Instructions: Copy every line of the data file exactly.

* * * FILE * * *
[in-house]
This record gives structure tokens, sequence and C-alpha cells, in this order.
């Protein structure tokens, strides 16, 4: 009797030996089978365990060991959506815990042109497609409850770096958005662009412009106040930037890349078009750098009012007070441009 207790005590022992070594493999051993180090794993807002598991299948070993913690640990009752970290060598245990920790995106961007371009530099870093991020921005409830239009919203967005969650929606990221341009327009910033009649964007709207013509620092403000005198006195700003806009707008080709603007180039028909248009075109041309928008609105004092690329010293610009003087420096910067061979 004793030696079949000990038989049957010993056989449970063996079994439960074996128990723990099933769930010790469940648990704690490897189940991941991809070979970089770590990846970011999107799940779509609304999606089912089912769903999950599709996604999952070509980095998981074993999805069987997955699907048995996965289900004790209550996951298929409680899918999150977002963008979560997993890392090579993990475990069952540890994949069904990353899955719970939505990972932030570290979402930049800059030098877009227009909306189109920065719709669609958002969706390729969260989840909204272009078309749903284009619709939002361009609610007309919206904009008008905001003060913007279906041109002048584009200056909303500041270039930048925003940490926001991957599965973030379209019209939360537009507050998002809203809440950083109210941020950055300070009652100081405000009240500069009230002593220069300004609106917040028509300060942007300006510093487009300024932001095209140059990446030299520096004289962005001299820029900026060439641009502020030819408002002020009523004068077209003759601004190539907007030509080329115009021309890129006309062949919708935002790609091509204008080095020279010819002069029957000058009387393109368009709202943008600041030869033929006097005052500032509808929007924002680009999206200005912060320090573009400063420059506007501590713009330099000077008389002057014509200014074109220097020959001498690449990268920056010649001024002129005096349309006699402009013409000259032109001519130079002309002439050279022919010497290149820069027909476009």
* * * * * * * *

[in-house]
This record gives structure tokens, sequence and C-alpha cells, in this order.
């Protein structure tokens, strides 16, 4: 009797030996089978365990060991959506815990042109497609409850770096958005662009412009106040930037890349078009750098009012007070441009 207790005590022992070594493999051993180090794993807002598991299948070993913690640990009752970290060598245990920790995106961007371009530099870093991020921005409830239009919203967005969650929606990221341009327009910033009649964007709207013509620092403000005198006195700003806009707008080709603007180039028909248009075109041309928008609105004092690329010293610009003087420096910067061979 004793030696079949000990038989049957010993056989449970063996079994439960074996128990723990099933769930010790469940648990704690490897189940991941991809070979970089770590990846970011999107799940779509609304999606089912089912769903999950599709996604999952070509980095998981074993999805069987997955699907048995996965289900004790209550996951298929409680899918999150977002963008979560997993890392090579993990475990069952540890994949069904990353899955719970939505990972932030570290979402930049800059030098877009227009909306189109920065719709669609958002969706390729969260989840909204272009078309749903284009619709939002361009609610007309919206904009008008905001003060913007279906041109002048584009200056909303500041270039930048925003940490926001991957599965973030379209019209939360537009507050998002809203809440950083109210941020950055300070009652100081405000009240500069009230002593220069300004609106917040028509300060942007300006510093487009300024932001095209140059990446030299520096004289962005001299820029900026060439641009502020030819408002002020009523004068077209003759601004190539907007030509080329115009021309890129006309062949919708935002790609091509204008080095020279010819002069029957000058009387393109368009709202943008600041030869033929006097005052500032509808929007924002680009999206200005912060320090573009400063420059506007501590713009330099000077008389002057014509200014074109220097020959001498690449990268920056010649001024002129005096349309006699402009013409000259032109001519130079002309002439050279022919010497290149820069027909476009």